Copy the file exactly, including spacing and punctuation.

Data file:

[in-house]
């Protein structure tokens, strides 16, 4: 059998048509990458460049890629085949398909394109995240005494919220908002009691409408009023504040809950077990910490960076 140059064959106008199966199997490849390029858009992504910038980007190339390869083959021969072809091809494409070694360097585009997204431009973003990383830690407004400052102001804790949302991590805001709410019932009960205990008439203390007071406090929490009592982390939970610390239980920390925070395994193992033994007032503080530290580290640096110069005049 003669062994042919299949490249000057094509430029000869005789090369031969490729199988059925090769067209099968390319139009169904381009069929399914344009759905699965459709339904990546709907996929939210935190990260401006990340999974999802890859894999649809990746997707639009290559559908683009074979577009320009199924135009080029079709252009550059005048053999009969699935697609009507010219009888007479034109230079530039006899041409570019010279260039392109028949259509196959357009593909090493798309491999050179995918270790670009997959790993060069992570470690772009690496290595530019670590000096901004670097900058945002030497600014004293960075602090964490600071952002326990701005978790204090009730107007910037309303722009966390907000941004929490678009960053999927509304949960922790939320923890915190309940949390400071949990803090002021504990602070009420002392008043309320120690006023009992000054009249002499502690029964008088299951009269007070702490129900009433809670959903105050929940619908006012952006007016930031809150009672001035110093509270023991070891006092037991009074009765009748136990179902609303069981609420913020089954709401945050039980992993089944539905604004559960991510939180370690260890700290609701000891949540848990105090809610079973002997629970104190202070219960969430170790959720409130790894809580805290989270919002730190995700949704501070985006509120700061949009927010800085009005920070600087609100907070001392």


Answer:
[in-house]
């Protein structure tokens, strides 16, 4: 059998048509990458460049890629085949398909394109995240005494919220908002009691409408009023504040809950077990910490960076 140059064959106008199966199997490849390029858009992504910038980007190339390869083959021969072809091809494409070694360097585009997204431009973003990383830690407004400052102001804790949302991590805001709410019932009960205990008439203390007071406090929490009592982390939970610390239980920390925070395994193992033994007032503080530290580290640096110069005049 003669062994042919299949490249000057094509430029000869005789090369031969490729199988059925090769067209099968390319139009169904381009069929399914344009759905699965459709339904990546709907996929939210935190990260401006990340999974999802890859894999649809990746997707639009290559559908683009074979577009320009199924135009080029079709252009550059005048053999009969699935697609009507010219009888007479034109230079530039006899041409570019010279260039392109028949259509196959357009593909090493798309491999050179995918270790670009997959790993060069992570470690772009690496290595530019670590000096901004670097900058945002030497600014004293960075602090964490600071952002326990701005978790204090009730107007910037309303722009966390907000941004929490678009960053999927509304949960922790939320923890915190309940949390400071949990803090002021504990602070009420002392008043309320120690006023009992000054009249002499502690029964008088299951009269007070702490129900009433809670959903105050929940619908006012952006007016930031809150009672001035110093509270023991070891006092037991009074009765009748136990179902609303069981609420913020089954709401945050039980992993089944539905604004559960991510939180370690260890700290609701000891949540848990105090809610079973002997629970104190202070219960969430170790959720409130790894809580805290989270919002730190995700949704501070985006509120700061949009927010800085009005920070600087609100907070001392």